Robert Ramsay’s newspaper came down. ‘The west wall has been falling down since I was a boy,’ he said scornfully. ‘The entire place has been falling down, but I don’t see what business that is of the council or, for that matter, anyone else.’

‘Pretty much Gran’s reaction, but Inverannoch Castle is a listed building, Dad, and as the owner Gran is legally responsible for maintaining the fabric of the building.’ A brief Internet search had revealed that much. ‘And as the footpath runs so close it becomes a health and safety issue …’

‘Health and safety!’ Her father snorted. ‘A load of mollycoddling rubbish!’

‘Again pretty much Gran’s response, once she stopped throwing the letters from the council’s legal department on the fire. Reading between the lines, I got the impression she’s managed to offend just about everybody and now, well …’ The furrow between Poppy’s dark feathery brows deepened. ‘She’s really afraid she could lose Inverannoch, and I think she might be right.’

‘Oh, dear!’ Millie said, glancing towards her husband, who had hidden again behind his newspaper. ‘What do you think, Rob?’

‘It’s a fuss about nothing.’

‘I hope so,’ Poppy said quietly.

‘Ring the council if you’re worried.’

‘I did, I spent half of Friday being put on hold. But they wouldn’t discuss it with me, which is why I’ve decided to go up there and find out for myself.’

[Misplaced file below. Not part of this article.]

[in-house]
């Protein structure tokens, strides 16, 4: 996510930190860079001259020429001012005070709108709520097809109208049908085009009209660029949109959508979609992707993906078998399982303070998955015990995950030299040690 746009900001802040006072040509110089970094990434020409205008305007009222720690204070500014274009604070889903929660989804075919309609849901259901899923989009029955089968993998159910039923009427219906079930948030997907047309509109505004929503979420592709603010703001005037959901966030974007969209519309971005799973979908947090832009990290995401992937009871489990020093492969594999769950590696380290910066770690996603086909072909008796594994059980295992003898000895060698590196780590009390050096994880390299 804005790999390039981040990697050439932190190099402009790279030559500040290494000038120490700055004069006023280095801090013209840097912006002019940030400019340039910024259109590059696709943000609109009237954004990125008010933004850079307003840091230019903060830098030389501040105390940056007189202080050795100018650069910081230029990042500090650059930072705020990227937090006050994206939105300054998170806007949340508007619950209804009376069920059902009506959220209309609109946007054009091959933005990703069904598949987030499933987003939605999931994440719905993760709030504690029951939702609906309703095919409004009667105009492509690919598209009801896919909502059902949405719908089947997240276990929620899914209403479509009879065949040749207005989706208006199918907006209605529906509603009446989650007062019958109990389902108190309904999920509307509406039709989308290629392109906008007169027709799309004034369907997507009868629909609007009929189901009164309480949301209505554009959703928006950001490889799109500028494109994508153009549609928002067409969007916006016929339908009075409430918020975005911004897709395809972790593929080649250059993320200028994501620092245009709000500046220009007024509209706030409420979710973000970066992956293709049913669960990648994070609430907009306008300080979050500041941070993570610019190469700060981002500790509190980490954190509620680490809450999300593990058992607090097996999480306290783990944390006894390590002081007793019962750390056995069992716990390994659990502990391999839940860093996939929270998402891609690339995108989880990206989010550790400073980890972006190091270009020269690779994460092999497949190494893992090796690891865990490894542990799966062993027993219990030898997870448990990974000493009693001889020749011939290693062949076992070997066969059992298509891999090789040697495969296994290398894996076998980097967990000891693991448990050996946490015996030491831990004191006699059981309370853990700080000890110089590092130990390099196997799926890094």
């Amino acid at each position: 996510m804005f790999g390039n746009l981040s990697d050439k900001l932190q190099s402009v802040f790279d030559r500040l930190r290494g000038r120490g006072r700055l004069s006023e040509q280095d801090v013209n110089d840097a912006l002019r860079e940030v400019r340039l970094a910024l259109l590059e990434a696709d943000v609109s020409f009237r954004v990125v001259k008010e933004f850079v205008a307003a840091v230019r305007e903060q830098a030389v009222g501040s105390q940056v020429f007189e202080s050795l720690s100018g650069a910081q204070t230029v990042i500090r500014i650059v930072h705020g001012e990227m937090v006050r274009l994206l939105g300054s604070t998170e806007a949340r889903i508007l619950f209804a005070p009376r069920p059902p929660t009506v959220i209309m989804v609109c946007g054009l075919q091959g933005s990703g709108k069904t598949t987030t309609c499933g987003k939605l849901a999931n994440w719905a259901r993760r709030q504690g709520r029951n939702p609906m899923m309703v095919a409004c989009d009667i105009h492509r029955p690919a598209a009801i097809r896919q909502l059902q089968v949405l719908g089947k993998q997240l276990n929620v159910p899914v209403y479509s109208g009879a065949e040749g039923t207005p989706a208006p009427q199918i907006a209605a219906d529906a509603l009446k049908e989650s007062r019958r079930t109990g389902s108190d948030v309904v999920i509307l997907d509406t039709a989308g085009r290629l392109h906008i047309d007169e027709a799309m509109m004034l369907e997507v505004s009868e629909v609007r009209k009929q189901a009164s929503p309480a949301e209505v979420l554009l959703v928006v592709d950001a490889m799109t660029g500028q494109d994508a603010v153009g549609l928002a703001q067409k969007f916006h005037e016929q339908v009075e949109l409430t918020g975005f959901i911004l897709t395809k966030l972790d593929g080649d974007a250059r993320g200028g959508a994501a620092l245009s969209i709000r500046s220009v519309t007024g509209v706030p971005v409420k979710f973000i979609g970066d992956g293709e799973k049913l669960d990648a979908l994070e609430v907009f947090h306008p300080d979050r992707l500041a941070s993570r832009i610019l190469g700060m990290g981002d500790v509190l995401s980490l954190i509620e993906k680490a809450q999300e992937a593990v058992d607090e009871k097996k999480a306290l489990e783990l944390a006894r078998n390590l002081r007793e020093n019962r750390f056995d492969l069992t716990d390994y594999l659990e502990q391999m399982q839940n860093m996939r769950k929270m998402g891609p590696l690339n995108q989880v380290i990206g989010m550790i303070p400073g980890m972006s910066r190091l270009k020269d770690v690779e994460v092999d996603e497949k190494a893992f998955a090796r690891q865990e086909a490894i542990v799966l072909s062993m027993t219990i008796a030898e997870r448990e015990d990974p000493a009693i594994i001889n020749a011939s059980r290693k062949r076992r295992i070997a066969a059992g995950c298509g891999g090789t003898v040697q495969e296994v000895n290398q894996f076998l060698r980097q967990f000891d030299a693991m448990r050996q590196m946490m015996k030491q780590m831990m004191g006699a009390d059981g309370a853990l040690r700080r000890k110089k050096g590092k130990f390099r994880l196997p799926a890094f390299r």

‘What?’ Robert Ramsays’s incredulous deep voice boomed. His paper came down with a rustle. ‘You’re not serious?’

Poppy lifted her chin. ‘I’m on my way to the airport, Dad. I just dropped by to tell you. I’ll ring when I arrive in Inverness. I’ll hire a car there.’

‘Drop everything and hare off to the back of beyond just because of a letter!’ Robert Ramsay rolled his eyes contemptuously. ‘Talk about overreaction.

If you expect your grandmother to be grateful for this dramatic gesture …’

‘I don’t,’ Poppy admitted, a brief grin momentarily lighting the sombre cast of her features. ‘She’ll tell me I’m interfering and that she’s more than capable of sorting out her own affairs.’ Her smile faded. ‘Aren’t you even a little bit concerned, Dad?’

Her father’s eyes fell. ‘If you’re really that worried,’ he grunted, ‘give her the number of my solicitors, but I think you’ll find it is all a storm in a teacup.’

‘I really hope you’re right and it’s a wasted journey, Dad, but I am going.’

Robert Ramsay eyed the stubborn set of his daughter’s jaw and shook his head. ‘You always were an obstinate child.’

‘I can’t imagine where I got that from.’

Poppy watched her father fight a smile. ‘All right, if you won’t listen to me what about this boyfriend of yours? What does he think of you dashing off this way? And what about work? I thought you’d used up your annual leave.’

Not the ideal moment she had been waiting for, but … Poppy took a deep breath. ‘I don’t have a boyfriend, and I handed in my notice last month.’

Taking advantage of the stunned silence that followed her casual disclosure, Poppy made a hasty exit turning a deaf ear and closing the door on her father’s bellow.